Marcus Mosiah Garvey, Jr.
Born August 17, 1887, St. Ann’s Bay, Jamaica, Died June 10, 1940, London, England

    It was the most audacious dream in the world and you could buy a piece of it for just $5.00.
    That was the going rate for a share of the Black Star Line, which envisioned a fleet of black-owned ships linking Africans, African-Americans, Afro-Cubans and other peoples of the black diaspora, both in commerce and in the founding of a new nation on the African continent.  Shares in the fledgling company were to be sold only to African Americans, but even with that limitation, the Black Star Line, chartered in June of 1919, raised over half a million dollars.
    And Marcus Garvey was at the height of his powers.
    The barrel-chested Jamaican, had arrived in New York in 1916.  The youngest of the 13 children of Marcus and Sarah Garvey had grown up as a bright and articulate boy, though financial problems forced him to leave school at 14 to find work as a printer’s apprentice.   By 1904, he was working as a printer in Kingston.  Two years later, he participated in an unsuccessful strike.
    Garvey also worked on a banana plantation, where he soon became embittered over the mistreatment of the workers.  When he could not persuade British consular officials to intervene, Garvey’s embitterment began to turn to a conviction that if black people wanted help they would have to provide it for themselves.  
    In 1912, Garvey went to Britain, where he came under the sway of the Egyptian nationalist Duse Mohammed Ali and also read, for the first time, the self-help philosophy of the African-American leader, Booker T. Washington.  Two years later, having returned to Jamaica, Garvey founded something he called the Universal Negro Improvement and Conservations Association and African Communities League.  The organization would eventually become known as simply the Universal Negro Improvement Association, or UNIA.
    Two years later Garvey arrived in New York City.  He was unknown and when he stepped off the boat, that would soon change.  Garvey was a peripatetic whirlwind of promotional activity.  As a speaker he was soon in demand by audiences eager to hear his black nationalist views.  He started a newspaper, The Negro World, which before long claimed a circulation of 50,000, with editions in French and Spanish and readers all over the world.  
Garvey bestowed fantastical titles upon high-ranking officers of his UNIA.  An ordinary man or woman would find him or herself dubbed, “Duke of Niger” or “Duchess of Uganda” by Garvey, who styled himself the provisional president of the “Republic of Africa.”  The UNIA was famous for staging outlandish parades down the broad avenues of New York.   Members would stroll in gaudy costumes made in shades of red, black and green.  Leading them all would be Garvey, resplendent in a conquistador’s helmet with a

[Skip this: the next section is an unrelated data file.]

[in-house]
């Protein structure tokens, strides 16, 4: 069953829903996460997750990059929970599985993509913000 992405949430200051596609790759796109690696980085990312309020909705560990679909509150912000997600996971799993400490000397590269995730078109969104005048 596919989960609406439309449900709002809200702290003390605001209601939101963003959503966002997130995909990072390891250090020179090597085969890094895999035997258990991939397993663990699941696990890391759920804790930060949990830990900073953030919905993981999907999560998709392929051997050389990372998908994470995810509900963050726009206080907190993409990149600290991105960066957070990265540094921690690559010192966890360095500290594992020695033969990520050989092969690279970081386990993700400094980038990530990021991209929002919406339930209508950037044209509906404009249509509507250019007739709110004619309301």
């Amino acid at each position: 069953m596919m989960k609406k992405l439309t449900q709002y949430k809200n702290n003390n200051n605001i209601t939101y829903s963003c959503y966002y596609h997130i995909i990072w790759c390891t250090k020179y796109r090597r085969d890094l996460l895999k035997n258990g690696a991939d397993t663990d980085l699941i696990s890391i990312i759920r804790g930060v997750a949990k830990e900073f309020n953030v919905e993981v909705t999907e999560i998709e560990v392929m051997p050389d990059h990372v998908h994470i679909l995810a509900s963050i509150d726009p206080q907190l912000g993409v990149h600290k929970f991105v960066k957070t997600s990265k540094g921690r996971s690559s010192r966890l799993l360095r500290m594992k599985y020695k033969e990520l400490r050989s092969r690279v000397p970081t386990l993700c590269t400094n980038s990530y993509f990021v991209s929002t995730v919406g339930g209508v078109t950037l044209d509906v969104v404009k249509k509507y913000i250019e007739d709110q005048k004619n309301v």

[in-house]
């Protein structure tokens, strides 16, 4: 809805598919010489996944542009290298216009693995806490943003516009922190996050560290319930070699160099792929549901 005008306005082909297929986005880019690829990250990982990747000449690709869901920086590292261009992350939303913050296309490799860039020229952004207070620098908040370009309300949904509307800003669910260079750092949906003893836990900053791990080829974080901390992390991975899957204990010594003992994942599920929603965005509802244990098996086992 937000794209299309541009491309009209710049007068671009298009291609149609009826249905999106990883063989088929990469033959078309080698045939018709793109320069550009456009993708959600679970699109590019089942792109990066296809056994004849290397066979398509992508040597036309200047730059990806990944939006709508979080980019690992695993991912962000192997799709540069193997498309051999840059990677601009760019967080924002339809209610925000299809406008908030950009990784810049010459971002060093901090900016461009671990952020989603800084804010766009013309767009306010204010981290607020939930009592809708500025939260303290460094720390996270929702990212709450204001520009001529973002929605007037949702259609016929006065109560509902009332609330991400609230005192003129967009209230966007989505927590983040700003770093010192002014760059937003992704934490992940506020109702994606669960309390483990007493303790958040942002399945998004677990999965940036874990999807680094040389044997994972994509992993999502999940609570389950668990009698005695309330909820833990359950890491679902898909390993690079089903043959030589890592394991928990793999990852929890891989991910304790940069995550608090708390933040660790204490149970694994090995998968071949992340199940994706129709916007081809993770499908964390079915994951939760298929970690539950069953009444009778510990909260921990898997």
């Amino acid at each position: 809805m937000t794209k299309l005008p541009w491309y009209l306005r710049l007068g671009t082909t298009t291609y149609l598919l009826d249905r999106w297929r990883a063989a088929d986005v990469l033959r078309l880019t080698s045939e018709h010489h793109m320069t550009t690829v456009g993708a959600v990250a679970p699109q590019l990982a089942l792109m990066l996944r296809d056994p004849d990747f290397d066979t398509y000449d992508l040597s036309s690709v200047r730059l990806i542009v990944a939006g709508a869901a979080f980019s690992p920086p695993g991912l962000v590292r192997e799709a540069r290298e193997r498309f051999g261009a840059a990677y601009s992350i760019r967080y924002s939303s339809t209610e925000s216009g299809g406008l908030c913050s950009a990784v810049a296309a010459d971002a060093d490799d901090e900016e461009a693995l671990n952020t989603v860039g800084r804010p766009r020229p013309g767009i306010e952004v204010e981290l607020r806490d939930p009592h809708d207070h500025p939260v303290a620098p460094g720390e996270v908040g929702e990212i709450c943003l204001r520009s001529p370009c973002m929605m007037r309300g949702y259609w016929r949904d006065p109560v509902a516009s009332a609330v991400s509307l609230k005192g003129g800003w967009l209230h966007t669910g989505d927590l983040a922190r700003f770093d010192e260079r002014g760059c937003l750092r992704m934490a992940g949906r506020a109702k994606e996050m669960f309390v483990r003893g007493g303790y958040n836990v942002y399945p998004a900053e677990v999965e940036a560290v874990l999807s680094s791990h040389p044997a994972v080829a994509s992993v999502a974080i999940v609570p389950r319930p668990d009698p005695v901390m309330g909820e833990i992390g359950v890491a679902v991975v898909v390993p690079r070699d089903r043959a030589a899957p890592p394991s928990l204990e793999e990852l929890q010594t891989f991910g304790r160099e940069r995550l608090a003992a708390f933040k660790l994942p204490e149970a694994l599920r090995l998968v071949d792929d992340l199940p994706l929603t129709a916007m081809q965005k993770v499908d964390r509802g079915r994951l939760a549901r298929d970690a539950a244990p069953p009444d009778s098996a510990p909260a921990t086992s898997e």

feathery red plume towering above.
As fanciful a show as Garvey and his legions presented, there was nothing fanciful about the jolt of pride he gave African Americans, especially as the First World War ended with a fresh spasm of anti-black violence.  As the UNIA continued to develop black businesses (including grocery stores, a restaurant and a publisher), it fed a hunger for black self-determination that had seldom been acknowledged, much less addressed, by other freedom movements.
As the UNIA grew in robust popularity, Garvey became correspondingly unpopular among other black leaders.  A. Philip Randolph, for example, derided the Black Star Line as “the joke of the maritime world.”
This was, unfortunately, all too true.  For all his strengths as a visionary, Marcus Garvey was no businessman.  The ships he purchased were old, in poor repair and barely seaworthy – and he bought them for much more than they were worth.  For instance, one ship, the Yarmouth, a World War One coal transport, was said to have been worth no more than $25,000.  Garvey bought it for $165,000.
Ineptitude dogged the venture in other ways, too.  A voyage to Cuba found the Yarmouth embroiled in a longshoreman’s strike that stranded the ship in a Havana port for weeks.  Another time, a cargo of coconuts rotted at sea as, rather than allow the vessel deliver the fruits to their intended destination, Garvey insisted upon showing the ship off with ceremonial visits to other ports.
But though its finances and reputation were damaged by incompetence, it was the federal government that ultimate brought the UNIA and its mercurial leader down.  Garvey, whose organization had been infiltrated by spies working for J. Edgar Hoover’s Bureau of Investigation, was tried in 1923 on charges of mail fraud.
Though the case against him was weak, Garvey, acting as his own attorney, was convicted.  An appeal failed and he began a five-year prison term in 1925.  Two years later, President Calvin Coolidge commuted his sentence and deported him to Jamaica.
For the balance of his life, Garvey would try to restore the lost glories of his movement.  But as the Depression tightened its stranglehold upon the nation and the world, there was less time or patience for audacious ideas; most people were simply trying to keep body and soul together.  Garvey moved to London in 1935, where he published a small magazine.  He suffered a pair of strokes and died in London.  His survivors included his second wife, Amy Jacques Garvey and two sons, Marcus and Junius.

Sources: The Dictionary of American Negro Biography by Rayford Logan, This Was Harlem by Jervis Anderson, Negro With A Hat: The Rise and Fall of Marcus Garvey by Colin Grant, The New York Times,, 


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